• In certain embodiments, one or more of the channels within the device may have an average cross-sectional dimension of less than about 10 cm. In certain instances, the average cross-sectional dimension of the channel is less than about 5 cm, less than about 3 cm, less than about 1 cm, less than about 5 mm, less than about 3 mm, less than about 1 mm, less than 500 micrometers, less than 200 micrometers, less than 100 micrometers, less than 50 micrometers, or less than 25 micrometers. The "average cross-sectional dimension" is measured in a plane perpendicular to net fluid flow within the channel. If the channel is non-circular, the average cross-sectional dimension may be taken as the diameter of a circle having the same area as the cross-sectional area of the channel. Thus, the channel may have any suitable cross-sectional shape, for example, circular, oval, triangular, irregular, square, rectangular, quadrilateral, or the like. In some embodiments, the channels are sized so as to allow laminar flow of one or more fluids contained within the channel to occur.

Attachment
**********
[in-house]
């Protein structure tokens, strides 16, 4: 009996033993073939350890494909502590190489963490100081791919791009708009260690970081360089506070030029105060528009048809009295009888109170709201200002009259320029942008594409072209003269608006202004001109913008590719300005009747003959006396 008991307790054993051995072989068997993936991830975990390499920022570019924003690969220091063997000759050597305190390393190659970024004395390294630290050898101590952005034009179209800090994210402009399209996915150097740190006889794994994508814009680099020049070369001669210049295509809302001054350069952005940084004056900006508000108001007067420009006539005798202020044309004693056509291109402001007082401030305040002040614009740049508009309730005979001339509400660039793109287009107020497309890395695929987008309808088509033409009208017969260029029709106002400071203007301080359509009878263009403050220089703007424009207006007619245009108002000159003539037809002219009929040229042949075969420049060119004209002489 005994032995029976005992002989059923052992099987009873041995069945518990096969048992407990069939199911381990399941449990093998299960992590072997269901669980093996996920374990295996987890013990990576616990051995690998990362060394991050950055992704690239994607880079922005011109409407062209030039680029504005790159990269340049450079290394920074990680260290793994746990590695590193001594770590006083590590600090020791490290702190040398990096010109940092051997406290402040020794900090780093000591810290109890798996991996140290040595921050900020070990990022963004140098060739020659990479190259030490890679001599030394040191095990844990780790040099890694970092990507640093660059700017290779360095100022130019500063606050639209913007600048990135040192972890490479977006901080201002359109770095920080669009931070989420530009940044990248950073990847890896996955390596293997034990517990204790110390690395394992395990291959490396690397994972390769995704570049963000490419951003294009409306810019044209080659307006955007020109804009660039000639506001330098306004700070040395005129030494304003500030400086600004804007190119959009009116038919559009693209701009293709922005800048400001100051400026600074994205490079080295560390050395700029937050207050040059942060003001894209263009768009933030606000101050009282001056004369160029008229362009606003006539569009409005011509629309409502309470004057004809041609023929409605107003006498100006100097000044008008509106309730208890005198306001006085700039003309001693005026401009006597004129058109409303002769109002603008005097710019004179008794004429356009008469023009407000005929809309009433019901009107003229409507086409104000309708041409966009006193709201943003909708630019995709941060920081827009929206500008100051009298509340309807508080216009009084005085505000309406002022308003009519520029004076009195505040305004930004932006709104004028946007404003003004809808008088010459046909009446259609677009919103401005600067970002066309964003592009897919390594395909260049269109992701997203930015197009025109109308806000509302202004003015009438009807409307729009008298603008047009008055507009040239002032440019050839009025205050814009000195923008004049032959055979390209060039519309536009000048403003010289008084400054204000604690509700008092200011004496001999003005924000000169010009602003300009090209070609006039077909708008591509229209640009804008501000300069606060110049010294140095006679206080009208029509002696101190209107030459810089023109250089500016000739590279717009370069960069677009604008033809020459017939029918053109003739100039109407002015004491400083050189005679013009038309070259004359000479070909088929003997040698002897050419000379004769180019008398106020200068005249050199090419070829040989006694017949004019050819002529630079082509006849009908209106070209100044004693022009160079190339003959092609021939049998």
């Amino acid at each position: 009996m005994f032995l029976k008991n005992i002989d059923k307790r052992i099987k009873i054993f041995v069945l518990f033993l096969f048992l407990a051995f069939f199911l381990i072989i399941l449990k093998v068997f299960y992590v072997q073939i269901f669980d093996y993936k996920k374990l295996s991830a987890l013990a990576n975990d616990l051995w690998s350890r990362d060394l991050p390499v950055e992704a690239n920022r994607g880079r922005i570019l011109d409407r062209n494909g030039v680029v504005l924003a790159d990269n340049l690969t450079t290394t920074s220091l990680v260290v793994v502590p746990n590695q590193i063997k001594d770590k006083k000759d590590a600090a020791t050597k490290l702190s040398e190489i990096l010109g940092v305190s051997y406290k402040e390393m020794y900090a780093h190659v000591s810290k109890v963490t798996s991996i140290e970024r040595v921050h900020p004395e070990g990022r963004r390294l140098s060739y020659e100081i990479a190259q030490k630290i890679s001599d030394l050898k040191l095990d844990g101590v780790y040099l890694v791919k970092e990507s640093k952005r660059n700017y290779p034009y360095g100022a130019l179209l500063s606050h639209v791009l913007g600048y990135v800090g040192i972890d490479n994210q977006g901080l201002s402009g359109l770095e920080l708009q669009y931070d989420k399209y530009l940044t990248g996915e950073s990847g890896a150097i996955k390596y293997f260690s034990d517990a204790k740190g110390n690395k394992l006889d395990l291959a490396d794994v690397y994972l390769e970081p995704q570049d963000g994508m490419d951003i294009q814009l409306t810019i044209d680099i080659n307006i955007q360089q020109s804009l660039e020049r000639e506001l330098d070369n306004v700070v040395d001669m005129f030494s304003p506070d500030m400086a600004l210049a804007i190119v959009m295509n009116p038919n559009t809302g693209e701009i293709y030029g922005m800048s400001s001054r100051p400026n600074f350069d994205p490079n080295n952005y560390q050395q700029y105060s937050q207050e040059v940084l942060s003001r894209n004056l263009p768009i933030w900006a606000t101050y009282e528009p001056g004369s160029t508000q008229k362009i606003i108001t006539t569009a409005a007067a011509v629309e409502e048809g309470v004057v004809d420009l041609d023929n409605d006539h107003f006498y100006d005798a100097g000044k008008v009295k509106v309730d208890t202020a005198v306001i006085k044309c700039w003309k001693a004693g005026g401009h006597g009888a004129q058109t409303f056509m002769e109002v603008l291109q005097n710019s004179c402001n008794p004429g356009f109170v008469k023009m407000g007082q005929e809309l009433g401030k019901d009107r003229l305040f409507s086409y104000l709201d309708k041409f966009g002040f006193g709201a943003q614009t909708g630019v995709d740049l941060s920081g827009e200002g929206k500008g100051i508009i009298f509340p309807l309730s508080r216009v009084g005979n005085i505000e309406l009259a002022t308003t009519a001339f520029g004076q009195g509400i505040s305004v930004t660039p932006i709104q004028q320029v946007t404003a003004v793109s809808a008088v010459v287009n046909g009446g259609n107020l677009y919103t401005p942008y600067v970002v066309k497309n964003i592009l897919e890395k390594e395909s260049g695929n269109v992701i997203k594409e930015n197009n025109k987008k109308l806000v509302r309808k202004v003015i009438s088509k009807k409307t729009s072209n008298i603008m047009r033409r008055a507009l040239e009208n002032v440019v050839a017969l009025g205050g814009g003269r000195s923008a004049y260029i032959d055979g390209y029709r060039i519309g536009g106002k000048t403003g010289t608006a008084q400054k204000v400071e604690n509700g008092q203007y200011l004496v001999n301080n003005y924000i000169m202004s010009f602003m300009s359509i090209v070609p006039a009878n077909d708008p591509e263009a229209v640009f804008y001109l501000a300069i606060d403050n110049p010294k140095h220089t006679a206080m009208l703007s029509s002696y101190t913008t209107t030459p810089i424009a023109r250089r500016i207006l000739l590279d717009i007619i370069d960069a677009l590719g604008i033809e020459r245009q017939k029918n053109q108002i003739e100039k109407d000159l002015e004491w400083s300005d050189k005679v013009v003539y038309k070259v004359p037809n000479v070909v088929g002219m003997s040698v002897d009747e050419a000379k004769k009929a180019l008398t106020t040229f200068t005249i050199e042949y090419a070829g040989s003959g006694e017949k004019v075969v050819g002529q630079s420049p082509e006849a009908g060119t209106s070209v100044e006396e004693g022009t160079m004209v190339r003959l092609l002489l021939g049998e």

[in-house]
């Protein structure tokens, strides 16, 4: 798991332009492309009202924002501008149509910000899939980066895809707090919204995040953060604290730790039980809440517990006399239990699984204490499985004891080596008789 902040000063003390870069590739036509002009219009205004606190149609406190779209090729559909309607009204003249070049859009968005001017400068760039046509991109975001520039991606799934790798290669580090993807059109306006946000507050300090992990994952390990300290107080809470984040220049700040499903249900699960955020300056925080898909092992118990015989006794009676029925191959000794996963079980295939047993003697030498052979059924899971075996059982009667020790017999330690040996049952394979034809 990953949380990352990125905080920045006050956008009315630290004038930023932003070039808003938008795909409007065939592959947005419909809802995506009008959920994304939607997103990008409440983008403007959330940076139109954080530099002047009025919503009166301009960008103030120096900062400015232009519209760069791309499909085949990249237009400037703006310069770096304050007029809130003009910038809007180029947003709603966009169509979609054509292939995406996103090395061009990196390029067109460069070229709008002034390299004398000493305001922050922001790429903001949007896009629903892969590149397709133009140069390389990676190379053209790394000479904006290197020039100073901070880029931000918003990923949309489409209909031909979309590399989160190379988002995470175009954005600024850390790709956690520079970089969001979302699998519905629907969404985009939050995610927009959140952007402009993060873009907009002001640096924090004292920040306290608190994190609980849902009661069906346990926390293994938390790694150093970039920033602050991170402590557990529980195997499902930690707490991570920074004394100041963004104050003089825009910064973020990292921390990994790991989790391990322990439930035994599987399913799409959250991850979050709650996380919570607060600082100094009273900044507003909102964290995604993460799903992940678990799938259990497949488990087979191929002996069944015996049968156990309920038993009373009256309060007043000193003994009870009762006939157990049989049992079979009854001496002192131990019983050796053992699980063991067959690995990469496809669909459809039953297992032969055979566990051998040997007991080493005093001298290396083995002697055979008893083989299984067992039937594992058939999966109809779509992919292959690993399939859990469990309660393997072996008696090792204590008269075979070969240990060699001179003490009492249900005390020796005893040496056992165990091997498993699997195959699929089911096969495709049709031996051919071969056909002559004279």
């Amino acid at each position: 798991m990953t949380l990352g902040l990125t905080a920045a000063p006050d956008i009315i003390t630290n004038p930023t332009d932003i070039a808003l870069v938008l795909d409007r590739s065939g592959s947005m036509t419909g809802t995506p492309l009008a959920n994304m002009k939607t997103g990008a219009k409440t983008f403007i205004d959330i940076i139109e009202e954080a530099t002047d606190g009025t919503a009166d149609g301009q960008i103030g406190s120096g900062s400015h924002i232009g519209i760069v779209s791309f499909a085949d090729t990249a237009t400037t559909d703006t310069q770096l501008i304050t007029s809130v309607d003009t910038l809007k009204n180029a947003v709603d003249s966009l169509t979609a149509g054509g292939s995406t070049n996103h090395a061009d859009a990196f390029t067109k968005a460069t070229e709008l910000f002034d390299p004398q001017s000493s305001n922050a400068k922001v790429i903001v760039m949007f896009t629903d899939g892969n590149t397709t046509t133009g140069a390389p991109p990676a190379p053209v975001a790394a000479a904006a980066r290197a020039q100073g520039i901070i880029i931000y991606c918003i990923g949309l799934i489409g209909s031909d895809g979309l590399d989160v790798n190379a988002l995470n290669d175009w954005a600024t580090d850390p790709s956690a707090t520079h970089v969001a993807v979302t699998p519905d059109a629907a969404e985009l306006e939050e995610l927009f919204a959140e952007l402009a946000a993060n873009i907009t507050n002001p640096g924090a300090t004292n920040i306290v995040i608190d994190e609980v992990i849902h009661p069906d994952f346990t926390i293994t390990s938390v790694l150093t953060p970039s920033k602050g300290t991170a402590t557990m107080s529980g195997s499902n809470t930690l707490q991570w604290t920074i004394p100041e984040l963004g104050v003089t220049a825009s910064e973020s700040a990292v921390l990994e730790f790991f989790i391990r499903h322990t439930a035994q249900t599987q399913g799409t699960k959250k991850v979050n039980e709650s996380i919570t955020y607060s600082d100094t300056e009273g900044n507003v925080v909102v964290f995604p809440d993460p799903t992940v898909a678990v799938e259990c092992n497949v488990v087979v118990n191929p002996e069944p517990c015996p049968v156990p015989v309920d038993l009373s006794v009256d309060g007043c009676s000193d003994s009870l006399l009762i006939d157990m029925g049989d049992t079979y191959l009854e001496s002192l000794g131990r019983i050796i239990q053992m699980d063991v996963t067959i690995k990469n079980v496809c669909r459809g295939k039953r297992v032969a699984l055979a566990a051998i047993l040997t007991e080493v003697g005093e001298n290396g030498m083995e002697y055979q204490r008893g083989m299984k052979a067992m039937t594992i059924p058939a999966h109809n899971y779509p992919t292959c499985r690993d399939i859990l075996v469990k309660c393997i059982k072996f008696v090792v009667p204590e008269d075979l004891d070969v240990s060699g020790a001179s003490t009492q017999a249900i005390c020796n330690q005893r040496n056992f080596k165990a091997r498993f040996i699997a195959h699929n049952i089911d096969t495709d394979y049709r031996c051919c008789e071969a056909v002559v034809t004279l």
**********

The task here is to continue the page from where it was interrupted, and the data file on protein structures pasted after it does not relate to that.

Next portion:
• The channel may also have any suitable cross-sectional aspect ratio. The "cross-sectional aspect ratio" is, for the cross-sectional shape of a channel, the largest possible ratio (large to small) of two measurements made orthogonal to each other on the cross-sectional shape. For example, the channel may have a cross-sectional aspect ratio of less than about 2:1, less than about 1.5:1 , or in some cases about 1:1 (e.g., for a circular or a square cross-sectional shape). In other embodiments, the cross-sectional aspect ratio may be relatively large. For example, the cross-sectional aspect ratio may be at least about 2:1, at least about 3:1, at least about 4:1, at least about 5:1, at least about 6:1, at least about 7:1, at least about 8:1, at least about 10:1, at least about 12:1, at least about 15:1, or at least about 20:1.